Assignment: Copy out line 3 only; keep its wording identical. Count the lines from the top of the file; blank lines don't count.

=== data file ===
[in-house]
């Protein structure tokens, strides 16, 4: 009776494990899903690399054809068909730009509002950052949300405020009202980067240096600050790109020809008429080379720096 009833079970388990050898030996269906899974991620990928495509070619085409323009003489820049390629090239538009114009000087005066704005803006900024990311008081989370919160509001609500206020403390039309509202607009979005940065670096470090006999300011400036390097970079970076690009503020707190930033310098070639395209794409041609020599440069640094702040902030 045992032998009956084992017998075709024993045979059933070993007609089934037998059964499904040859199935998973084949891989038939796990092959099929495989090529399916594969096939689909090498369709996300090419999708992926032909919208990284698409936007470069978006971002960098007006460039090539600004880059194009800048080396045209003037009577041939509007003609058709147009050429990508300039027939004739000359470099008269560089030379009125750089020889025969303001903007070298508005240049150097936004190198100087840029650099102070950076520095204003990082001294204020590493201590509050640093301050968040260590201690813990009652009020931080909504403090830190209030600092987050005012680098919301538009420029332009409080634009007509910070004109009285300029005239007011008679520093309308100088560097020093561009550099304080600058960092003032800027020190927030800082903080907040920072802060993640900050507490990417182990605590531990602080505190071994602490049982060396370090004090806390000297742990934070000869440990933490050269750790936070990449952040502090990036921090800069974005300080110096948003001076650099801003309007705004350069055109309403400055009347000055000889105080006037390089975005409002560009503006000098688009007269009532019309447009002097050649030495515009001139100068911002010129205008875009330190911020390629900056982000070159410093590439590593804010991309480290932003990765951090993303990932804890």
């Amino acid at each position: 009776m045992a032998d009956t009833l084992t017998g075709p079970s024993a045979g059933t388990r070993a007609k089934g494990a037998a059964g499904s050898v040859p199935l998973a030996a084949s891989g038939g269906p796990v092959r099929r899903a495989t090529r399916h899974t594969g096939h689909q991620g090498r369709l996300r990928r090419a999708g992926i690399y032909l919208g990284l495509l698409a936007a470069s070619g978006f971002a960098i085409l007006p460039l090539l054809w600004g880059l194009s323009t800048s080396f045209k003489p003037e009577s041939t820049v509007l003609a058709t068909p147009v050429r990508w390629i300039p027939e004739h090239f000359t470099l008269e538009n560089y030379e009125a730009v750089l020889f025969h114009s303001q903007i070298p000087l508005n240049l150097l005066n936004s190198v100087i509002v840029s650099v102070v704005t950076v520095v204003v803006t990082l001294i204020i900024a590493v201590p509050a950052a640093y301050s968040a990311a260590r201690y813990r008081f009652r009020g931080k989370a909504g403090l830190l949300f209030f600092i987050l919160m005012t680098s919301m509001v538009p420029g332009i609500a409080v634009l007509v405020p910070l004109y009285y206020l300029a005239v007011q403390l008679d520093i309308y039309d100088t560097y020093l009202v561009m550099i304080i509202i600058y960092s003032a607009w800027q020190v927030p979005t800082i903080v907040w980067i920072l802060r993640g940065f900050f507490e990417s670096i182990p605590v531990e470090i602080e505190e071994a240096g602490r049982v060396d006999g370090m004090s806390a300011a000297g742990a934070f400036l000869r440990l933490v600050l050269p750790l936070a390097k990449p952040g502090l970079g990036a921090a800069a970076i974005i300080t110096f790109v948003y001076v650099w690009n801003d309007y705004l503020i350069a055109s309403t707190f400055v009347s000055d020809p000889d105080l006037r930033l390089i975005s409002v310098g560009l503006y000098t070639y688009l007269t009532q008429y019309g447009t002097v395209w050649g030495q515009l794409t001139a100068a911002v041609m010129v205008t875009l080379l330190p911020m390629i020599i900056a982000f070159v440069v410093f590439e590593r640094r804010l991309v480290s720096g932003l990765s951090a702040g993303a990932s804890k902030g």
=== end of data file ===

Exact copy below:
């Amino acid at each position: 009776m045992a032998d009956t009833l084992t017998g075709p079970s024993a045979g059933t388990r070993a007609k089934g494990a037998a059964g499904s050898v040859p199935l998973a030996a084949s891989g038939g269906p796990v092959r099929r899903a495989t090529r399916h899974t594969g096939h689909q991620g090498r369709l996300r990928r090419a999708g992926i690399y032909l919208g990284l495509l698409a936007a470069s070619g978006f971002a960098i085409l007006p460039l090539l054809w600004g880059l194009s323009t800048s080396f045209k003489p003037e009577s041939t820049v509007l003609a058709t068909p147009v050429r990508w390629i300039p027939e004739h090239f000359t470099l008269e538009n560089y030379e009125a730009v750089l020889f025969h114009s303001q903007i070298p000087l508005n240049l150097l005066n936004s190198v100087i509002v840029s650099v102070v704005t950076v520095v204003v803006t990082l001294i204020i900024a590493v201590p509050a950052a640093y301050s968040a990311a260590r201690y813990r008081f009652r009020g931080k989370a909504g403090l830190l949300f209030f600092i987050l919160m005012t680098s919301m509001v538009p420029g332009i609500a409080v634009l007509v405020p910070l004109y009285y206020l300029a005239v007011q403390l008679d520093i309308y039309d100088t560097y020093l009202v561009m550099i304080i509202i600058y960092s003032a607009w800027q020190v927030p979005t800082i903080v907040w980067i920072l802060r993640g940065f900050f507490e990417s670096i182990p605590v531990e470090i602080e505190e071994a240096g602490r049982v060396d006999g370090m004090s806390a300011a000297g742990a934070f400036l000869r440990l933490v600050l050269p750790l936070a390097k990449p952040g502090l970079g990036a921090a800069a970076i974005i300080t110096f790109v948003y001076v650099w690009n801003d309007y705004l503020i350069a055109s309403t707190f400055v009347s000055d020809p000889d105080l006037r930033l390089i975005s409002v310098g560009l503006y000098t070639y688009l007269t009532q008429y019309g447009t002097v395209w050649g030495q515009l794409t001139a100068a911002v041609m010129v205008t875009l080379l330190p911020m390629i020599i900056a982000f070159v440069v410093f590439e590593r640094r804010l991309v480290s720096g932003l990765s951090a702040g993303a990932s804890k902030g």